Sketch by Jack Chalker

Coming Home

The following is a transcipt of a letter I sent home when plans for our repatriation were sorted out:

September 1945


7th September 1945

Dearest Sue,

Well sweetheart, the day has at last arrived and now we are free. It is certainly a wonderful feeling. What I am now, of course, looking forward to is a speedy return home to you and Alan.

We were given the official news this morning re our treatment and return home. It is briefly that from Here, Saigon, we shall leave by plane (boy I am looking forward to that) to Rangoon in Burma, starting the 11th or 12th of this month. Then to be fitted out with kit and, after a very short stay, we set sail for home, probably via the Middle East for a period for acclimatization. After a very brief halt for checks etc, I will be knocking at the door of number 19, so get rid of the lodger.

In all our informant told us it would take 6 weeks to 2 months from leaving here and we will have 3 months with full pay to celebrate in. We shall also, so I am informed, be given priority in the matter of demobilisation, so for us at least sweetheart the future looks very rosy.

I am writing this from a café in Saigon sitting outside on the pavement with the Saigon life teaming by (teaming is certainly the proper word). Chinese, Anamese, French, Dutch, Indians, various other Nationalities and not forgetting our friends, the nips. They are still walking about with their big swords trailing about after them but they have lost all their arrogance and are now almost unnoticed. We on the other hand have practically the freedom of the City and are feted wherever we go.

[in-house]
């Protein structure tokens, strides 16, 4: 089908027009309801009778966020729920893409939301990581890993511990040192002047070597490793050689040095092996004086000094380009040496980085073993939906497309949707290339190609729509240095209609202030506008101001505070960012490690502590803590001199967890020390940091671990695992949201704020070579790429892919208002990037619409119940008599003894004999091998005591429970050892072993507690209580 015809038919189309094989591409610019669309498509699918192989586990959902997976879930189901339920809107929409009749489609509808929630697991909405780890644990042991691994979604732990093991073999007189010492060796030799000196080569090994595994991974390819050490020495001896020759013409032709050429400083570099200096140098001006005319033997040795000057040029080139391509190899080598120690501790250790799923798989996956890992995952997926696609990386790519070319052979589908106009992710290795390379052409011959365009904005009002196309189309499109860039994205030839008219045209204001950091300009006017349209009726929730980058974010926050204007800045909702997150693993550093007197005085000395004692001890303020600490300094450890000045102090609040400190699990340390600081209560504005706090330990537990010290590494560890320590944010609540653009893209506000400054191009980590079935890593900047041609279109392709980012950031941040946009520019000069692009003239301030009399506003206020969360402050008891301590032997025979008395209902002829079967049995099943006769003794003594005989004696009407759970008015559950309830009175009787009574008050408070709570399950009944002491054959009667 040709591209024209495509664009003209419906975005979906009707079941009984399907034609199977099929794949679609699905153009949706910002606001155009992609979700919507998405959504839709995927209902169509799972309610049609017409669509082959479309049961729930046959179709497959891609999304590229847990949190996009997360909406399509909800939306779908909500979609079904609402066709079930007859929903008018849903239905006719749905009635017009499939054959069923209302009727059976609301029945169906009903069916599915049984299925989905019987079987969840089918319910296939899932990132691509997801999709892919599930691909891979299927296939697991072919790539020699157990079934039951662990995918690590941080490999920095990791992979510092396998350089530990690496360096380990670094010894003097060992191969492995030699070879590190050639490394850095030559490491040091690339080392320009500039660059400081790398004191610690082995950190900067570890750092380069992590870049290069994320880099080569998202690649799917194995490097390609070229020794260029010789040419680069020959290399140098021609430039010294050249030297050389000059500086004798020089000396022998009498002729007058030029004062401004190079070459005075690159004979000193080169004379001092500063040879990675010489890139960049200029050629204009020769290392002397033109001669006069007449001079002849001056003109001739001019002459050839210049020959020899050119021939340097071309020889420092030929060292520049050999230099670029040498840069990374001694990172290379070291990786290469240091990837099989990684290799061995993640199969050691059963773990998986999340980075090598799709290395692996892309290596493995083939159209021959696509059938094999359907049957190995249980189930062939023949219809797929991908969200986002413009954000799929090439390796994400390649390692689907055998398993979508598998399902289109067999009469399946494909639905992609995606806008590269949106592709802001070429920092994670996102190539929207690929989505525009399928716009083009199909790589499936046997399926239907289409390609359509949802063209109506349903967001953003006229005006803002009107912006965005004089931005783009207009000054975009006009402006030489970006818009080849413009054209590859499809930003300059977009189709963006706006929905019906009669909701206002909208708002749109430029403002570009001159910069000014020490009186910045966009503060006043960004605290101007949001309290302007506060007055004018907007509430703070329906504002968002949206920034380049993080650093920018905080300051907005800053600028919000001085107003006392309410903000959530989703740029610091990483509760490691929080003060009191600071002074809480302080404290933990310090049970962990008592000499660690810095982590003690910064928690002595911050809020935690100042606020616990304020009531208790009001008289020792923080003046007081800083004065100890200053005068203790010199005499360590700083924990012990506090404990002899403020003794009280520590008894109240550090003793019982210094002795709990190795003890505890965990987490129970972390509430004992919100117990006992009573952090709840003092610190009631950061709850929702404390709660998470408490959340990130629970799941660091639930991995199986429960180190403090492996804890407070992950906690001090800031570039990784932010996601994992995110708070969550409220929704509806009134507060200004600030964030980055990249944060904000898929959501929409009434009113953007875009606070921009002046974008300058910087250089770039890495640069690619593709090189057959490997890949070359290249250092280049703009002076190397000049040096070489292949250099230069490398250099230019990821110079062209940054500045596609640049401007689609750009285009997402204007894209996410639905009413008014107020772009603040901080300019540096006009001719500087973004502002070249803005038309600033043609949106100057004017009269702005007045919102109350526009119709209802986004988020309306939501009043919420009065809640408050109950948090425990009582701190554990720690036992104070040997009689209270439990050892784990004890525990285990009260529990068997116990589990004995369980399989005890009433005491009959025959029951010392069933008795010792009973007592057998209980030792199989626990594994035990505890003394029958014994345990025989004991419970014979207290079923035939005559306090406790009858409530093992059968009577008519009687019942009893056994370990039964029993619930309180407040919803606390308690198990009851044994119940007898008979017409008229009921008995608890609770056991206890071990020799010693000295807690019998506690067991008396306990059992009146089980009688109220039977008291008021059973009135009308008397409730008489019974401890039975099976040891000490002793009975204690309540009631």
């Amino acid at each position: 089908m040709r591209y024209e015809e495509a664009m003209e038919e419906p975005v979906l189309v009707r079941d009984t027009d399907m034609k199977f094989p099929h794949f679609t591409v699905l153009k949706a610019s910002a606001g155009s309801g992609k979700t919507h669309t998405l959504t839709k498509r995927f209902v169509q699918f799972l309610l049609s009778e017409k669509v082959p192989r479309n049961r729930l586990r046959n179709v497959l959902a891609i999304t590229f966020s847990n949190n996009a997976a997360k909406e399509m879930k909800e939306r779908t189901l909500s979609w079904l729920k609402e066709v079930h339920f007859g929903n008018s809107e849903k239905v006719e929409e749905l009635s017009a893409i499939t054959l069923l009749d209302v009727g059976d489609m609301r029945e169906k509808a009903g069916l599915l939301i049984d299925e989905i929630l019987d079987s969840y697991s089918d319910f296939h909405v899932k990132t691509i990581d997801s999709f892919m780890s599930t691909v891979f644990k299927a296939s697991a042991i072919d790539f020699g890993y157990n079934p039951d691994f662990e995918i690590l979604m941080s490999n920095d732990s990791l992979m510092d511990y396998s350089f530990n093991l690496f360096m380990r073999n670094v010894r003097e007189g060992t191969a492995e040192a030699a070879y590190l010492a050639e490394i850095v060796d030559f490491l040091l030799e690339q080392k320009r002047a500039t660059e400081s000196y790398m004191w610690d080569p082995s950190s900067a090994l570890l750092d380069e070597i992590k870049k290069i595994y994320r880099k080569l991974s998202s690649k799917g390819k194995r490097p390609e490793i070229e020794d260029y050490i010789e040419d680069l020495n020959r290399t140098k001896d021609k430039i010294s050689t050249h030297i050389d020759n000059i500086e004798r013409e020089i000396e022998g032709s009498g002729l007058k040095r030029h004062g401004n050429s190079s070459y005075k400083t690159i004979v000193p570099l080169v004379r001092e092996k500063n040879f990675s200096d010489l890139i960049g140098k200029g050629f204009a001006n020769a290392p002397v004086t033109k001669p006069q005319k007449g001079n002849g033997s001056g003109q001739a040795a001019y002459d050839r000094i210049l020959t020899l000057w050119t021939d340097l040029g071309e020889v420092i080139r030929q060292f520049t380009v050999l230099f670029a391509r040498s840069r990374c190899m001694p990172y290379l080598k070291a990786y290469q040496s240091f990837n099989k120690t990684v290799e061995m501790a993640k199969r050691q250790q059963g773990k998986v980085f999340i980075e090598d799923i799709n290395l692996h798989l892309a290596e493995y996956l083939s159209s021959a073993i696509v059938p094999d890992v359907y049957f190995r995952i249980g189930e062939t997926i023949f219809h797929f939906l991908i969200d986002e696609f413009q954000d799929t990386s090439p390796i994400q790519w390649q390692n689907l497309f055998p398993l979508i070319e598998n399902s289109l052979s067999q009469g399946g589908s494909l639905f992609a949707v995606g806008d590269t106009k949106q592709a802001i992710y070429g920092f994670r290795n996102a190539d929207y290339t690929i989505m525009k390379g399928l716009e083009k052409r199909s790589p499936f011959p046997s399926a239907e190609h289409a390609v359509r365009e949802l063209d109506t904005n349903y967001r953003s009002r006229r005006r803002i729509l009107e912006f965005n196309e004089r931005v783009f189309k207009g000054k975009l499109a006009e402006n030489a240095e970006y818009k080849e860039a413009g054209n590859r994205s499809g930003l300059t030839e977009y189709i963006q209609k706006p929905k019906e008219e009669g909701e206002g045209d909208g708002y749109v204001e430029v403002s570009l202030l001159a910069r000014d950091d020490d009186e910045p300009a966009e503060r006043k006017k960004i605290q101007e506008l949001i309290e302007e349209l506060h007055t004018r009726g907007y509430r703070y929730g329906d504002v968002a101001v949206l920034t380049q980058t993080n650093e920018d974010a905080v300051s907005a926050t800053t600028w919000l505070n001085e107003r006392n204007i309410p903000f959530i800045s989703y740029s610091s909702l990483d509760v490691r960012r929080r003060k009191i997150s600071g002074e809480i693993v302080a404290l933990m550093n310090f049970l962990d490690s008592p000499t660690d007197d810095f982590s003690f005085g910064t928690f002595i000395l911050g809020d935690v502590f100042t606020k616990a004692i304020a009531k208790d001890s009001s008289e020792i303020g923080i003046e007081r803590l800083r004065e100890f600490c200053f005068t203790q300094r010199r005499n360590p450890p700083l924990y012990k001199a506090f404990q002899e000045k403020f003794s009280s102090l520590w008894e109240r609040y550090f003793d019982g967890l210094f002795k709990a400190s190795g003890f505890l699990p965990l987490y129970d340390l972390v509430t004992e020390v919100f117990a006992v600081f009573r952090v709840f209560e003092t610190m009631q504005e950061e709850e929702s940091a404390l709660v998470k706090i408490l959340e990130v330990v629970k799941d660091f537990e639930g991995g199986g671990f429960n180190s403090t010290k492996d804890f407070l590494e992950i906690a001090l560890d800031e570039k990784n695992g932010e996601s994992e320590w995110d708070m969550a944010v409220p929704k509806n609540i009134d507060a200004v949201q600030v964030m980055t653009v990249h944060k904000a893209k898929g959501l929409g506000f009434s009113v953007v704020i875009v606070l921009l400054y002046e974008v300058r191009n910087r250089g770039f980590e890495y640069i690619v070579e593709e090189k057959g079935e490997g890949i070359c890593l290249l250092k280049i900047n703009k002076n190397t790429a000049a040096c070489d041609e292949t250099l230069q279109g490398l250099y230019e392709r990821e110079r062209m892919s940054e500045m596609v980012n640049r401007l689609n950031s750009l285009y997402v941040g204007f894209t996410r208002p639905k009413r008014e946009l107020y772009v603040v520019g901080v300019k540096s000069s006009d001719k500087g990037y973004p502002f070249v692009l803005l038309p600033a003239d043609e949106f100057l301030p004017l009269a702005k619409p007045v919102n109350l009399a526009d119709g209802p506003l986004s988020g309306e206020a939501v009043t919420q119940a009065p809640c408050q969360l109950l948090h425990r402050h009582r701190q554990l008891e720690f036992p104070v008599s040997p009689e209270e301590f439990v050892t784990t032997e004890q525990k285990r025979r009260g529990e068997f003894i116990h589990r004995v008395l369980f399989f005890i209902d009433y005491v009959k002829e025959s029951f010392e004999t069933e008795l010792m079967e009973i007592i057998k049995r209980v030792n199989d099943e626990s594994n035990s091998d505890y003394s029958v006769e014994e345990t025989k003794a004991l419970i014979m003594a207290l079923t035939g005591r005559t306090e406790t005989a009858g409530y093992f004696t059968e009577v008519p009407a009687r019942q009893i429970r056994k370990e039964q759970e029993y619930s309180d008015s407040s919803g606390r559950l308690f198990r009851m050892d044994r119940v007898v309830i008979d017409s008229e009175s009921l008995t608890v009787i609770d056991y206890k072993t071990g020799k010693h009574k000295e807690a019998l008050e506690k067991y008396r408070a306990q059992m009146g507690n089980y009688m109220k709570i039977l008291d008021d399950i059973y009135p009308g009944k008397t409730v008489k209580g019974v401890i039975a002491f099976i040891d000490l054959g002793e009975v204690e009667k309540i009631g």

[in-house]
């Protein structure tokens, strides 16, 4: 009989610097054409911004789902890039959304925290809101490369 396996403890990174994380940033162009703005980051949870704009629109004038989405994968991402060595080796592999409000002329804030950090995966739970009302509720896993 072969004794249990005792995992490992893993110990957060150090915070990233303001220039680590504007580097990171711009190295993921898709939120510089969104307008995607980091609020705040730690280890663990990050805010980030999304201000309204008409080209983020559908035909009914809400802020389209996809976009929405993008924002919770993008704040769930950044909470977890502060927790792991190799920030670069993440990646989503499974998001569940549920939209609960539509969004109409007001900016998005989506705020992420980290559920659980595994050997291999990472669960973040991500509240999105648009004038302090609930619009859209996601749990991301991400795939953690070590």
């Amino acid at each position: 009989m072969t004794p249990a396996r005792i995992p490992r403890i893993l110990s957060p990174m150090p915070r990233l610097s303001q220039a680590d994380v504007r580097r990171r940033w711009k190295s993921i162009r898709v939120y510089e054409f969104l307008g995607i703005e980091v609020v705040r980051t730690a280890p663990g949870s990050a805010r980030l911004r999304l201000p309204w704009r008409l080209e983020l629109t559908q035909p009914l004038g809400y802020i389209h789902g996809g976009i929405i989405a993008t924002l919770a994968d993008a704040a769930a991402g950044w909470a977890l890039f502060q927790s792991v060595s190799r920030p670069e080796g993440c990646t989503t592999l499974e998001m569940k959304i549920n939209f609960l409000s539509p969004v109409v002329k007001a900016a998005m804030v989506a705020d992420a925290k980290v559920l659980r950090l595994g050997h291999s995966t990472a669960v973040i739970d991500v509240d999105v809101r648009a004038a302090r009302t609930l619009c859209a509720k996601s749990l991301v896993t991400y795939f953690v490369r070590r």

There was a little trouble a few days ago between the Anamese and the French causing a few deaths and several wounded but now everything is quiet. The cause of the trouble was the Anamese had a demonstration against the French control of Indo-China. They do not wish to be ruled by the French anymore but would prefer to be under the jurisdiction of the British or Americans. There are still banners across roads and buildings with slogans such as ‘Down with French Imperialism. Independence or death. Welcome to our Allied Commission’ written, of course, in English with other similar slogans in Anamese and Chinese.

We have certainly had a splendid time here as everything is being done to give us a good time. The two opposite factions are vying with each other to curry favour.

Our relieving troops have begun to arrive, all Indian with British Officers, and soon they will be in command.

Well ‘ au revoir’ sweetheart until next time with all my love. I am forever your loving husband,

Harry XXXX

I arrived home in October 1945 still looking gaunt even after putting 4 stone on in weight. I will never forget my very first sight of Alan on the station platform with his Grandad Thorpe, I thought it was our Terry, my eldest brother’s son who was that age when I left home.

Home Again

Having gained four stone but still looking guant

When we arrived home our street was decorated with bunting and I was "allowed" into our kitchen to meet Sue. I am not telling any lies when I say our relationship, after 2 minutes was as if I had never been away. Tensions rose a little when everyone had gone home and we prepared for bed but once in bed, well……………..


Next Chapter

Fighting the Peace



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